The HPCANDISC Procedure


Threading is the organization of computational work into multiple tasks (processing units that can be scheduled by the operating system). A task is associated with a thread. Multithreading is the concurrent execution of threads. When multithreading is possible, you can realize substantial performance gains compared to the performance that you get from sequential (single-threaded) execution.

The number of threads that the HPCANDISC procedure spawns is determined by the number of CPUs on a machine and can be controlled in the following ways:

  • You can specify the CPU count by using the CPUCOUNT= SAS system option. For example, if you specify the following statement, PROC HPCANDISC schedules threads as if it were executing on a system that had four CPUs, regardless of the actual CPU count:

    options cpucount=4;
  • You can specify the NTHREADS= option in the PERFORMANCE statement to determine the number of threads. This specification overrides the system option. Specify NTHREADS=1 to force single-threaded execution.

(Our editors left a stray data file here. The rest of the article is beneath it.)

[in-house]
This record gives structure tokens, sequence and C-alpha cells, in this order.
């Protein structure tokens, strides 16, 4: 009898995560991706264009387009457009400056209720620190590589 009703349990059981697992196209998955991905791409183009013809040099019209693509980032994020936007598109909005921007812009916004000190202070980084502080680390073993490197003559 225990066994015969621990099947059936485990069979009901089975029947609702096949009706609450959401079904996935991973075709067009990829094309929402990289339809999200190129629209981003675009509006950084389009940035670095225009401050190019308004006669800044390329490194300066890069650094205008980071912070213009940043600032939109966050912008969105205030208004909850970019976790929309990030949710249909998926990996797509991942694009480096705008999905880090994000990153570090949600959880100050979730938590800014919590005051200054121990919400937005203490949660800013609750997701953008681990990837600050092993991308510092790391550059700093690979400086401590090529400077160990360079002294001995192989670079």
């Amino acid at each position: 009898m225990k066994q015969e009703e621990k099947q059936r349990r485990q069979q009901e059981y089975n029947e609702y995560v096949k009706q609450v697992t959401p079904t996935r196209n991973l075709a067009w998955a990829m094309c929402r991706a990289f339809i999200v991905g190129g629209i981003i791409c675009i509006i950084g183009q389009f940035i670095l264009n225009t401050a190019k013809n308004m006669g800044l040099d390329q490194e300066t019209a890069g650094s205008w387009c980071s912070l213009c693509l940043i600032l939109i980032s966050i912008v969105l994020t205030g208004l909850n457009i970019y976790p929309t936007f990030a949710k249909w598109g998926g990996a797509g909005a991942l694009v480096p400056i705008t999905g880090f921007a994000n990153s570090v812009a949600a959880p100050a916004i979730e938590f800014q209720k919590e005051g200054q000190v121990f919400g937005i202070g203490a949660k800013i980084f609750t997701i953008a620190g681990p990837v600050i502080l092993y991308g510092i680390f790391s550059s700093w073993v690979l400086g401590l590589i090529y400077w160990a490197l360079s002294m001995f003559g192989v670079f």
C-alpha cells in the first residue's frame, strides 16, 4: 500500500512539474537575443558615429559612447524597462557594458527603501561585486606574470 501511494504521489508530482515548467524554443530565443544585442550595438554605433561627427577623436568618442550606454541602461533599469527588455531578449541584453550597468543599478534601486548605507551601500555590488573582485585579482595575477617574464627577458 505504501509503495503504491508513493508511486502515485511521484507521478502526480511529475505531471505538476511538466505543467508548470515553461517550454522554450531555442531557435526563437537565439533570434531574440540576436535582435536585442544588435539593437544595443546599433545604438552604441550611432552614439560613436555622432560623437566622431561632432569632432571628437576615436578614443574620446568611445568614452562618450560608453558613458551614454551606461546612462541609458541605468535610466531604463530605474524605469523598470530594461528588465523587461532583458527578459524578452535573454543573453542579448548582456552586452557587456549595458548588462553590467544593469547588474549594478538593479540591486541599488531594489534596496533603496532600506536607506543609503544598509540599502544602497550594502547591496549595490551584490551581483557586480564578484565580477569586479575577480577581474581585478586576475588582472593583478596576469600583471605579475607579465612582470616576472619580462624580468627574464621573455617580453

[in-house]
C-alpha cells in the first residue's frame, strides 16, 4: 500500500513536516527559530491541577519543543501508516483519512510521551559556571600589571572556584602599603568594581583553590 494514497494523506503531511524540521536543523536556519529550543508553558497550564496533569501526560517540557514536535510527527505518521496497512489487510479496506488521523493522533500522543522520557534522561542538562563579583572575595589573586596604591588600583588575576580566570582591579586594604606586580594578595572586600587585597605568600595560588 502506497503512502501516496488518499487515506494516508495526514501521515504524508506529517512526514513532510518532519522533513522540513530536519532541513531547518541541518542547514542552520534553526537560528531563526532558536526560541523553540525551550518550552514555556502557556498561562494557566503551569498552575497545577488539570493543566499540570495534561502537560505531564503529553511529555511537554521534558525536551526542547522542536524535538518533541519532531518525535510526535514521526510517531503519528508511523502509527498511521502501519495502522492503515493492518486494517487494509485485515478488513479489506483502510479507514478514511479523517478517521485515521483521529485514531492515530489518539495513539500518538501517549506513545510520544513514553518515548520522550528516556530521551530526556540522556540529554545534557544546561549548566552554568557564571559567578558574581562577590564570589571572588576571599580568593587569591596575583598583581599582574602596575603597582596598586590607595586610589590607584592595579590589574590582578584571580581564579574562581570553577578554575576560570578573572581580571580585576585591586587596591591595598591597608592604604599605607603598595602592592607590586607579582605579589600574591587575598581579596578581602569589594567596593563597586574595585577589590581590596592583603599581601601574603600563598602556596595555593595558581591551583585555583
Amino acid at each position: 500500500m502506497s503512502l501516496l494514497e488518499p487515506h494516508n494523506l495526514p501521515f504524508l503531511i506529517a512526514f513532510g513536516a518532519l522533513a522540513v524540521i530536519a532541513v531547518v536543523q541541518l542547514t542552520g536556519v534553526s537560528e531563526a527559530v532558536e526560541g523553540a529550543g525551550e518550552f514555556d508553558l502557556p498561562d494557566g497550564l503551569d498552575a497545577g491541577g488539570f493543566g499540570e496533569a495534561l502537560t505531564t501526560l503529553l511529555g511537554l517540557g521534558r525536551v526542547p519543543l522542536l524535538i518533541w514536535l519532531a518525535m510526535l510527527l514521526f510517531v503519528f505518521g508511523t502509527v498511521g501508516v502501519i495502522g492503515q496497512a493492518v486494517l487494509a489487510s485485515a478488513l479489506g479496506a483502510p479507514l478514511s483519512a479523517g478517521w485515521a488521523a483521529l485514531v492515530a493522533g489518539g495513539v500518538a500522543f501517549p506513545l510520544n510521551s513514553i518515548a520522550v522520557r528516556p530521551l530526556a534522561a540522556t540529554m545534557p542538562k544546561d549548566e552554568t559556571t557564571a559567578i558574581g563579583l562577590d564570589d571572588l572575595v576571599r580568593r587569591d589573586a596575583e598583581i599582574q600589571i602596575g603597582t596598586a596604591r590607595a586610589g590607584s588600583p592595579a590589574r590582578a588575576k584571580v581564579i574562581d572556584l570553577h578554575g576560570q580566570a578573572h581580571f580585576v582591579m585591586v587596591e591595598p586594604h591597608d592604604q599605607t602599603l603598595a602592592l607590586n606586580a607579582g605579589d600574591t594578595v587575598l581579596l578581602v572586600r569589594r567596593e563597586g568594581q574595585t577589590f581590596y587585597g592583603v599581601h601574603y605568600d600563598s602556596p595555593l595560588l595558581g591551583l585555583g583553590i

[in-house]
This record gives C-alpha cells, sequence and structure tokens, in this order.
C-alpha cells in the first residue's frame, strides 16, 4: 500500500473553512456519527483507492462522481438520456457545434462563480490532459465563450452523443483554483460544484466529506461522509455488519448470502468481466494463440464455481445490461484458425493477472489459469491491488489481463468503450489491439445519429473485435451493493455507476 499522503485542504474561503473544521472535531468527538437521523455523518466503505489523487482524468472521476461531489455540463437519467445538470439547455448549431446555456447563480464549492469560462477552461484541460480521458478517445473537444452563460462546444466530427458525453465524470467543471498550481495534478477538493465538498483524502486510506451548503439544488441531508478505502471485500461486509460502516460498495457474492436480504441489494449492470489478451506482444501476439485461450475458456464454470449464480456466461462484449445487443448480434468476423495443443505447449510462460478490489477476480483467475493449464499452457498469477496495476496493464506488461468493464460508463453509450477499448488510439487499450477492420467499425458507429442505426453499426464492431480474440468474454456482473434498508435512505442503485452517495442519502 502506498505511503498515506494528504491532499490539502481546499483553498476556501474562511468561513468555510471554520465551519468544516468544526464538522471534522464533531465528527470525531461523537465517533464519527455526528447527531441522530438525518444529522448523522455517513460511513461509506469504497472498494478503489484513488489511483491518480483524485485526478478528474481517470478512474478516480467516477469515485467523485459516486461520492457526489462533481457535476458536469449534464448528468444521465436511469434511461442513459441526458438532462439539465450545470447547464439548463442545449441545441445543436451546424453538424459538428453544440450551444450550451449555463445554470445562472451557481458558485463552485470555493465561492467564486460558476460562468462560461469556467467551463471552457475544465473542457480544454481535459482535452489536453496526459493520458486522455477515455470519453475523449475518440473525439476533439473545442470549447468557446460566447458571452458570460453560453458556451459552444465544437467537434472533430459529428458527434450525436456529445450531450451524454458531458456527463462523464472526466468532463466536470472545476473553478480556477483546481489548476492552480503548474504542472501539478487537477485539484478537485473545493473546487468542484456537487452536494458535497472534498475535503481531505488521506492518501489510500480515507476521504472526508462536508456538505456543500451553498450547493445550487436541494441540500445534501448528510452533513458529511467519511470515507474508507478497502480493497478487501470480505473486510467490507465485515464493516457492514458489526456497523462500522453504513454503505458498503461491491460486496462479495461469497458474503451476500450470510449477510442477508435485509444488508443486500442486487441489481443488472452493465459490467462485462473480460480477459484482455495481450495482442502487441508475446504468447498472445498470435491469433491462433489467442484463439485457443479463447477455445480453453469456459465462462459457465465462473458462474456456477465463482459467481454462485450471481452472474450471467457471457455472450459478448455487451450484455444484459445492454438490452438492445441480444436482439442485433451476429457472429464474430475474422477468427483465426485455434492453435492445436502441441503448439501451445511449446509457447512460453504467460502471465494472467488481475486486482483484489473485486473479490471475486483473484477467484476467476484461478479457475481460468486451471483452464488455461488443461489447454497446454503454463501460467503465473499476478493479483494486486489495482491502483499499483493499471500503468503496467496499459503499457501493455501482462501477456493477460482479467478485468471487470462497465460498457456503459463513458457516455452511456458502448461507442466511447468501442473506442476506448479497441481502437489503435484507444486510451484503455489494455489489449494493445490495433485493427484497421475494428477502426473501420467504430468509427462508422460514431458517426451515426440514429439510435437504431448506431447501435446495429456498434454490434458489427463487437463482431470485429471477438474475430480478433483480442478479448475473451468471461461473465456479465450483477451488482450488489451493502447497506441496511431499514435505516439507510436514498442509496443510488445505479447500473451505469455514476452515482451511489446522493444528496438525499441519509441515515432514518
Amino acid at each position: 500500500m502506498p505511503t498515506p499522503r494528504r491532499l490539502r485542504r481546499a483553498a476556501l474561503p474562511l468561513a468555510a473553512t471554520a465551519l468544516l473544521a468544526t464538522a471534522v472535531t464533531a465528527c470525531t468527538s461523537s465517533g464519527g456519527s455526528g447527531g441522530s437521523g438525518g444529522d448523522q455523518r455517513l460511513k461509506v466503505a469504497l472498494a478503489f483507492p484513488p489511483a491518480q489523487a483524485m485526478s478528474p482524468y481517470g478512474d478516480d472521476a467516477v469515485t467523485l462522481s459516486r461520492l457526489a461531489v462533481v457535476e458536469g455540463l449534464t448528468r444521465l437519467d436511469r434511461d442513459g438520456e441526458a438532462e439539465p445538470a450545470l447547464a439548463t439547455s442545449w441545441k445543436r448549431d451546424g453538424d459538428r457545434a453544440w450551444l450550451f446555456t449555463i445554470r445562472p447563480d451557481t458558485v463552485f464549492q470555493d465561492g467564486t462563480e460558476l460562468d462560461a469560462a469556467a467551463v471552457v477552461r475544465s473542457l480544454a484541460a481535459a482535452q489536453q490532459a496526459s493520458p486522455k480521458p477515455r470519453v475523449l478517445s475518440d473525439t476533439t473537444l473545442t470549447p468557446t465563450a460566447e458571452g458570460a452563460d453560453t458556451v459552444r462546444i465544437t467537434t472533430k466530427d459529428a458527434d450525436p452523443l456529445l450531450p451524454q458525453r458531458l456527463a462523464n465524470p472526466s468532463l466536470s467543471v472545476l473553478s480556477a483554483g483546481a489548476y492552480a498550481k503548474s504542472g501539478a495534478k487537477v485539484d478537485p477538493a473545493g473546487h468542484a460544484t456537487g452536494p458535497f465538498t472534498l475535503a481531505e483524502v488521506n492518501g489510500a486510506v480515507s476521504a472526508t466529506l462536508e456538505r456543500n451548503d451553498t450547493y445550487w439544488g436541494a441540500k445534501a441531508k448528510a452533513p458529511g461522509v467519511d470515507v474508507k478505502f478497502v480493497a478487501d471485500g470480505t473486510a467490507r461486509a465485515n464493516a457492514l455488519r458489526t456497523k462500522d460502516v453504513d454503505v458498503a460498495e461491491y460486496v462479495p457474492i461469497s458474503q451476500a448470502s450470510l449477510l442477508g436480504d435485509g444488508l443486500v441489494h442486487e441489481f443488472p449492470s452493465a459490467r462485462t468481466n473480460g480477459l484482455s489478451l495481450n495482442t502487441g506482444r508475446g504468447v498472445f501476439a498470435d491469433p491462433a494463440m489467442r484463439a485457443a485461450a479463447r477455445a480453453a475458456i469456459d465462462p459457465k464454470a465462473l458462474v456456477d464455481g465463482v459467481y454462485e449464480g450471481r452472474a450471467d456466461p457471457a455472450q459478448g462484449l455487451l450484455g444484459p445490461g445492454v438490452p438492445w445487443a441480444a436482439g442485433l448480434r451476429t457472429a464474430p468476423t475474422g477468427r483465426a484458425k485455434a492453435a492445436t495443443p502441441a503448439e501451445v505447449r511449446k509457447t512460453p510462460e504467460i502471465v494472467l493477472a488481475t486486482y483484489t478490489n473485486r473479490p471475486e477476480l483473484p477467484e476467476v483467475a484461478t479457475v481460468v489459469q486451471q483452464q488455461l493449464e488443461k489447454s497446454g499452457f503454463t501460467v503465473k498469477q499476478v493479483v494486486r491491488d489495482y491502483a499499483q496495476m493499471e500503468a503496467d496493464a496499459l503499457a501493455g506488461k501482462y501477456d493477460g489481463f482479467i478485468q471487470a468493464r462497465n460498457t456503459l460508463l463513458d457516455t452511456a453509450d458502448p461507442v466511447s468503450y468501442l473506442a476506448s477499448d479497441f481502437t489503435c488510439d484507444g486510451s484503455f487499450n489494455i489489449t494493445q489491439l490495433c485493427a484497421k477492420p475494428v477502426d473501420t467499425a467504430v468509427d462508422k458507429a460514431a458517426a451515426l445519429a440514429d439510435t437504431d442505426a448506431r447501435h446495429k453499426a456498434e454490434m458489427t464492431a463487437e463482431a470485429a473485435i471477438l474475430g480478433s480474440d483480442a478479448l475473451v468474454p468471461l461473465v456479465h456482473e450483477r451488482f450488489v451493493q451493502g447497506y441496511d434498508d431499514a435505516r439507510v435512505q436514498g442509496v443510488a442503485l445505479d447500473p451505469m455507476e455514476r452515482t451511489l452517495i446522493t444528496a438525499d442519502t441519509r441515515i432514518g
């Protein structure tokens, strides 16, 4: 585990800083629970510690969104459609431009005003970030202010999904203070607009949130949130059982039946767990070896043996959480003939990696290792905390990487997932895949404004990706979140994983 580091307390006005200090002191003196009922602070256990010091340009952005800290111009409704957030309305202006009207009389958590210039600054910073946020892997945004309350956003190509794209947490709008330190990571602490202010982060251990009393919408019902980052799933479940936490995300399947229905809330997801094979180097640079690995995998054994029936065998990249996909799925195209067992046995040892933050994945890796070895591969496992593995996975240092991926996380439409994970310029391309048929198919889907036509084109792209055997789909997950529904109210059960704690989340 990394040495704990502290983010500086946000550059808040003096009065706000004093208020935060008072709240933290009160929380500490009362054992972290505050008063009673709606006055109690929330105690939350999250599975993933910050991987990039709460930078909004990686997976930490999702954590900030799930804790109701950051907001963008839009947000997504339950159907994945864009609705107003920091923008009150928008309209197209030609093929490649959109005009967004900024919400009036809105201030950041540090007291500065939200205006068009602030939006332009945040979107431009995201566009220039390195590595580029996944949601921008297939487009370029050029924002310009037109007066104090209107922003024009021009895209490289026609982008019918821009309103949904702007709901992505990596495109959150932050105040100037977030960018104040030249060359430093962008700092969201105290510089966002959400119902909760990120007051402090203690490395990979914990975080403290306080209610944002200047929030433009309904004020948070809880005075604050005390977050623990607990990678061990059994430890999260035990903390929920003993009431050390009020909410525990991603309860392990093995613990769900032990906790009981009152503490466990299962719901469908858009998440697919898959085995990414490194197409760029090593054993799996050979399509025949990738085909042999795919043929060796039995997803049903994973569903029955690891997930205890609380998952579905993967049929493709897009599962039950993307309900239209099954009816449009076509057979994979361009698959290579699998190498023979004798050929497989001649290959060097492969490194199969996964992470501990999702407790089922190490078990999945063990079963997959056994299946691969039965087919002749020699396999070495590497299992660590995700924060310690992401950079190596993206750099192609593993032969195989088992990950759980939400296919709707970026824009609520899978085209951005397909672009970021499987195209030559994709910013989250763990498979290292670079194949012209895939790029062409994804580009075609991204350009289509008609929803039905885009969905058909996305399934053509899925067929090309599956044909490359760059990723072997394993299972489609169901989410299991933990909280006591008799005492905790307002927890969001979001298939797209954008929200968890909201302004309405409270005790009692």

The number of threads per machine is displayed in the "Performance Information" table, which is part of the default output. The HPCANDISC procedure allocates one thread per CPU.

The tasks that are multithreaded by the HPCANDISC procedure are primarily defined by dividing the data processed on a single machine among the threads; that is, PROC HPCANDISC implements multithreading through a data-parallel model. For example, if the input data set has 1,000 observations and you are running on four threads, then 250 observations are associated with each thread. All operations that require access to the data are then multithreaded. These operations include the following:

  • variable levelization

  • formation of the crossproducts matrix

  • canonical variable scoring of observations